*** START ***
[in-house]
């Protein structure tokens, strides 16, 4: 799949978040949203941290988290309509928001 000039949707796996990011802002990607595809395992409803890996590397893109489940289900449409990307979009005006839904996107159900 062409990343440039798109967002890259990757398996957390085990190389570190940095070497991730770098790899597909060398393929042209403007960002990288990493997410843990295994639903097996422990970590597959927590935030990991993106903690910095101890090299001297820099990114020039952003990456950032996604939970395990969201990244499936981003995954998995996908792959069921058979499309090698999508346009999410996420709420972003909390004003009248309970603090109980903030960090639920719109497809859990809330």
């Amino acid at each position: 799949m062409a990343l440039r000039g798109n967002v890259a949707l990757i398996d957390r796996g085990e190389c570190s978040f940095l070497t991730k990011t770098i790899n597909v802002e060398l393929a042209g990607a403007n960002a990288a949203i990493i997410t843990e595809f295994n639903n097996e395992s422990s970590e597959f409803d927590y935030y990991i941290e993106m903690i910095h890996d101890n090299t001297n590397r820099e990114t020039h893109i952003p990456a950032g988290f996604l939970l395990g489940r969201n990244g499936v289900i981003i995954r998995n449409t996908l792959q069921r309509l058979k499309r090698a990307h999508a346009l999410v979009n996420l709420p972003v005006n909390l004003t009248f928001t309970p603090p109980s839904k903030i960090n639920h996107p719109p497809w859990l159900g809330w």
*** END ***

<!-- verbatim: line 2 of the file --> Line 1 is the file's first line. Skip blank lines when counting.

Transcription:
């Protein structure tokens, strides 16, 4: 799949978040949203941290988290309509928001 000039949707796996990011802002990607595809395992409803890996590397893109489940289900449409990307979009005006839904996107159900 062409990343440039798109967002890259990757398996957390085990190389570190940095070497991730770098790899597909060398393929042209403007960002990288990493997410843990295994639903097996422990970590597959927590935030990991993106903690910095101890090299001297820099990114020039952003990456950032996604939970395990969201990244499936981003995954998995996908792959069921058979499309090698999508346009999410996420709420972003909390004003009248309970603090109980903030960090639920719109497809859990809330």